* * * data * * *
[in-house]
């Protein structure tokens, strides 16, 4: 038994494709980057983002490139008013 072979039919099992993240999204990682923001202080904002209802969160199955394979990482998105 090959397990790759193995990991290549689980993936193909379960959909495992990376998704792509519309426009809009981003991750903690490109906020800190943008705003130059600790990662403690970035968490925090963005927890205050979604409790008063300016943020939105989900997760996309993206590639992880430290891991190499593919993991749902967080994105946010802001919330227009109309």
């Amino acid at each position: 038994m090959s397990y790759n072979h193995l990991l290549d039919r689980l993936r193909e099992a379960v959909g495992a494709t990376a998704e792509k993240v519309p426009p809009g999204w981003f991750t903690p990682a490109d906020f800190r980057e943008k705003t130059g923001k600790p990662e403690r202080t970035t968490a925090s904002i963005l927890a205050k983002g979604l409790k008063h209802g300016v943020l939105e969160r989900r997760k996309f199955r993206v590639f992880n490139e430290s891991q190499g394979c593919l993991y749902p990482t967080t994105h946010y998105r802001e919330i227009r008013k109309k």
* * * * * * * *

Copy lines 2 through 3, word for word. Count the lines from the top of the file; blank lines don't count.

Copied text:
């Protein structure tokens, strides 16, 4: 038994494709980057983002490139008013 072979039919099992993240999204990682923001202080904002209802969160199955394979990482998105 090959397990790759193995990991290549689980993936193909379960959909495992990376998704792509519309426009809009981003991750903690490109906020800190943008705003130059600790990662403690970035968490925090963005927890205050979604409790008063300016943020939105989900997760996309993206590639992880430290891991190499593919993991749902967080994105946010802001919330227009109309």
């Amino acid at each position: 038994m090959s397990y790759n072979h193995l990991l290549d039919r689980l993936r193909e099992a379960v959909g495992a494709t990376a998704e792509k993240v519309p426009p809009g999204w981003f991750t903690p990682a490109d906020f800190r980057e943008k705003t130059g923001k600790p990662e403690r202080t970035t968490a925090s904002i963005l927890a205050k983002g979604l409790k008063h209802g300016v943020l939105e969160r989900r997760k996309f199955r993206v590639f992880n490139e430290s891991q190499g394979c593919l993991y749902p990482t967080t994105h946010y998105r802001e919330i227009r008013k109309k």